It's got to be the No. 1 audiophile fantasy: someday we'll have a breakthrough that allows speakers to perfectly reproduce sound. Once the engineers find a new way of moving air -- presumably a more accurate method than a vibrating cone, dome, or flat diaphragm -- the heavens will part and we'll suddenly hear the sound of real instruments and singers through our hi-fis. Not so fast -- that would be a great start, but once the sound leaves the speakers and interacts with your living room's acoustics, all bets are off. Put aside the perfect … Read more
This isn't just for audiophiles. I don't care what kind of speakers or headphones you have -- once you start listening, you'll hear more of what's going on in the music. The only "downside" to focused listening is that you might turn into an audiophile. Once you focus on sound, the more you'll hear, and the opposite is also true, and the music matters less and less. I usually stick to acoustic music when evaluating sound quality, but this time out I went for highly processed, totally unnatural, but beautiful sounding recordings.
"… Read more
The Audiophiliac blog is almost six years old. I've written about everything from Spotify to dynamic range compression; from atrocious sounding music to the 30-year-old iPod; from the man with 230 turntables to 3D printing LPs and even a guy who makes boom boxes out of old suitcases, (not to mention the craziest high-end gear), but it's always about sound and music.
I always love to hear from Audiophiliac readers, but this time I'd like to give one of you a chance to spout a bit of audiophile wisdom. Write a great "think piece" about … Read more
I've lost count how many times I've given props to Emotiva's $299 per pair Airmotiv 4 desktop monitor speakers on this blog, but never got around to auditioning the next model up in the line, the Airmotiv 5, which are currently on sale for $409 a pair. The 5 sounds really good, very similar to the Airmotiv 4, just more so. There's also an even larger model, the $599-per-pair Airmotiv 6s, I might get around to checking those out someday.
The Airmotiv 5 has a 5.25-inch polypropylene composite woofer, and instead of a dome tweeter, … Read more
At first blush you might think the Audiophiliac would be thrilled to hear the news about the Universal Music Group's new High Fidelity Pure Audio Blu-rays -- and I would be, if I didn't know how this story plays out. In 1999 and 2000, the original high-resolution SACD and DVD-Audio formats debuted and quickly faltered. Then the record labels tried again with the DualDisc format in 2004, and that one came and went so fast most people didn't even know it existed. I heard a lot of those discs, and I didn't feel that most (but … Read more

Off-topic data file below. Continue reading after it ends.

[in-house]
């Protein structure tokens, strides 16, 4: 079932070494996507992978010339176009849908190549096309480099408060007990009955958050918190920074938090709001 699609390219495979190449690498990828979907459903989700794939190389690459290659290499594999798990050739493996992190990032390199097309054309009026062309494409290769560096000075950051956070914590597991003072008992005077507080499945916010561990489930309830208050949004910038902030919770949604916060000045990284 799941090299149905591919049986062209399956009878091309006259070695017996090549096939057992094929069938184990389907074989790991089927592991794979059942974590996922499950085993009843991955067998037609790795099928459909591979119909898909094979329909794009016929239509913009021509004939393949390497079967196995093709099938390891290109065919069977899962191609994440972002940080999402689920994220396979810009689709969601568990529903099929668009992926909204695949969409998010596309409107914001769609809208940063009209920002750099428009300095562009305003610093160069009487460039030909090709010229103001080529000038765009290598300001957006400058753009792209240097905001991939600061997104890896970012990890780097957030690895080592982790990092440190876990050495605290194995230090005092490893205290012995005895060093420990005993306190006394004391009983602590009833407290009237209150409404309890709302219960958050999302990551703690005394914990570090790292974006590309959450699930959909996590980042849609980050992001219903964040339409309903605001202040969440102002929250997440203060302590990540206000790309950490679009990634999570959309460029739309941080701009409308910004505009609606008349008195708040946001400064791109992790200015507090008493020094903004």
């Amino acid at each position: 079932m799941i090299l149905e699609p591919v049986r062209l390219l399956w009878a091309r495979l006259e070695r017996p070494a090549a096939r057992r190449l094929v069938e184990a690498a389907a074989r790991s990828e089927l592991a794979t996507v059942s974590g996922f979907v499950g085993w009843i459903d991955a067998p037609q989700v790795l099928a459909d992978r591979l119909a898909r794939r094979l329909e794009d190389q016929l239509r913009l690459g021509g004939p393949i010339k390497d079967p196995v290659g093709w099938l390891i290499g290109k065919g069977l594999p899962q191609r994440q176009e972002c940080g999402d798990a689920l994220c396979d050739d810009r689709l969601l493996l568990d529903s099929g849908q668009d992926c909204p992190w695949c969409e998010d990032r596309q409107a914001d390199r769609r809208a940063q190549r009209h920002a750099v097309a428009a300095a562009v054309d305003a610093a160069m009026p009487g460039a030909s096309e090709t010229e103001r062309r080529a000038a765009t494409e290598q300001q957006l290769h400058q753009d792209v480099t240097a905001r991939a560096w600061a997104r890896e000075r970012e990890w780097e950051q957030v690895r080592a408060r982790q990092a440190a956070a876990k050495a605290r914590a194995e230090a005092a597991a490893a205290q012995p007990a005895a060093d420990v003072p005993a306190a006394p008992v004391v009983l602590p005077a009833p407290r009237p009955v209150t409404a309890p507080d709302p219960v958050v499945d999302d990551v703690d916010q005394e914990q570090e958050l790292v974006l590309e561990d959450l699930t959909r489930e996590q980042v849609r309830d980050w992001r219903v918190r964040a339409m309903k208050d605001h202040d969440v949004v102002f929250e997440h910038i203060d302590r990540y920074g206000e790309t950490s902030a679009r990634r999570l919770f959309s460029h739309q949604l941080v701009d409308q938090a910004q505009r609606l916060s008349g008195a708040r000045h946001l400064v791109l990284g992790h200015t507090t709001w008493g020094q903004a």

One great thing about Bluetooth speakers is you can use them to learn about how room size and acoustics affect a given speaker's sound quality. Experiment with placement and you'll quickly learn that where you put a speaker in a room can make a big difference in the sound, for better or worse. That's true for all speakers, but since BT speakers tend to be small and light, they're easier to move around.
Start by putting the speaker on the floor in the middle of the room, and you'll hear that it makes more bass … Read more
The continuing popularity of Bluetooth speakers mystifies me. The under $50 ones sound pretty weak, but they have a good excuse: they're cheap! Sadly, the $100 models aren't much better: they sound undernourished next to my $52 Dayton Audio B652 stereo speakers, powered by my $25 Lepai LP-2020A+ stereo amplifier. Before we go any further let's put aside for a second the question of how BT sounds; the biggest problem with BT speakers is that it's just one speaker, and can't fill a room as well as two speakers, spread five or more feet apart. … Read more
If you were around in the '80s, you know what a big deal MTV was. It launched on August 1, 1981, with the Buggles' "Video Killed the Radio Star," and MTV changed the way we listened to tunes. Music was an all-analog medium, the CD was still a year away, and YouTube was beyond our imaginations. Thirty years ago MTV brought a new dimension to music, and we started to care a lot more about the way bands looked and moved on camera. Before MTV, music programming on TV was mostly limited to bands playing a song or … Read more
Over the past year or so we've seen a new product category emerge: the portable digital converter/headphone amplifier. Of course, no one "needs" such a device -- phones and iPods already have converters and amps built-in -- and sound perfectly fine with average headphones. The sound is good enough, but your phone's converter and amp share space and battery power with the phone's electronics. A separate converter and amp, about the size of a phone, has only one mission: improved sound quality. So if you upgraded to a high-end in-ear headphone, like the $399 … Read more
Let's face it: our "indulgences" can get expensive, so whether we go to sports events or concerts, buy flashy clothes or jewelry, gamble, drink, or take lots of vacations, those things can add up to a lot of money. Smoke a $6 pack of cigarettes every day, and you'll see close to $22,000 go up in smoke over the next 10 years. In that context, dropping serious cash on a great hi-fi doesn't seem out of line.
Middle-class audiophiles with $10,000 hi-fis might appear to be a wee bit over the top, but … Read more